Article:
Common and Lesser-Known Traits of Narcissism
Regina George from Mean Girls, Patrick Bateman from American Psycho, Don Draper from Mad Men and Gordon Gekko from Wall Street have one thing in common. They are all narcissists who exhibit at least some of the following traits:
- Exaggeration of personal greatness and accomplishments
- Excessive need for admiration
- Preoccupation with achieving unlimited success, power, brilliance, beauty and/or adoration
- Sense of entitlement
- Manipulative or interpersonally exploitative
- Difficulty experiencing empathy
- Lack of insight about maladaptive behavior
The narcissistic traits above are better-known and easy to detect. The traits below, however, can be more difficult to spot:
- Low self-esteem. That’s right. Though their “armor” of positive self-regard might appear to be impenetrable, narcissists often have a deeply insecure “inner child” driven to hide their feelings of inferiority at all costs.
- Highly reactive to criticism. If a narcissist perceives even the most innocuous comment as a critique, their fragile ego can feel threatened, leading to defensiveness and/or explosive rage.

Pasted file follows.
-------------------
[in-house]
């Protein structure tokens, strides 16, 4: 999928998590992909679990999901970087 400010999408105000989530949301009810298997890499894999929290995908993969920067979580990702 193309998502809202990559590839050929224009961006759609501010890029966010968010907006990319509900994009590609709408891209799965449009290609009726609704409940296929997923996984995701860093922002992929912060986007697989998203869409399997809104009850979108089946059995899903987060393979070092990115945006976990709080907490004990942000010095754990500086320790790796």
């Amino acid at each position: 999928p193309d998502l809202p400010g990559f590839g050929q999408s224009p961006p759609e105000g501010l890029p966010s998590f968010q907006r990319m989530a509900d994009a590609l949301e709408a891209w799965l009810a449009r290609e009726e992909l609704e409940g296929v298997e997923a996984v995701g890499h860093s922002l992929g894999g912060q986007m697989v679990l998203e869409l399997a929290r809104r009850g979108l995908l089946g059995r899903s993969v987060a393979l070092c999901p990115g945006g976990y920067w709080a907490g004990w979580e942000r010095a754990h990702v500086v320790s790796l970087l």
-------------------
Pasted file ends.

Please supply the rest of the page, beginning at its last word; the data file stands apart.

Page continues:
- Projecting undesirable traits onto others. The often-deep-seated need of a narcissist to protect their sense of self from flaws and shortcomings can result in “projecting” these traits onto others.
Many people exhibit one or more of these traits—in varying degrees. However, in order to be officially diagnosed with Narcissistic Personality Disorder by a mental health clinician, an individual would need to meet the criteria noted in the Diagnostic and Statistical Manual of Mental Disorders.
Coping With Narcissism
If you have read this far, you have a good understanding of narcissism “red flags.” If you spot these signs in someone who is an acquaintance, it is easy to maintain a healthy distance. But what if you have a coworker or family member with narcissistic traits? Below, we offer tips for coping with narcissism in others:
- Practice empathy. Though this can be difficult when dealing with a narcissist, empathy can help lessen the intensity of interactions. Try to consider what experiences might have caused this person to become a narcissist. Maybe, this person was raised by a narcissist. Maybe, this person was a victim of abuse. As we note above, narcissists behave the way they do because of something unhealthy within them.
- Advocate for yourself. Speak up about what you need/want. Set clear boundaries—letting the narcissist know what your values are—and maintain them, regardless of the narcissist’s potential manipulation.
- Find support. When isolated, it’s easy to begin questioning whether your perception of a narcissist is truly accurate. But remember, narcissists are adept at projecting and manipulating. “It’s not me…it’s you,” a narcissist might say. Talk to friends, family and/or a mental health professional who can help validate your experience.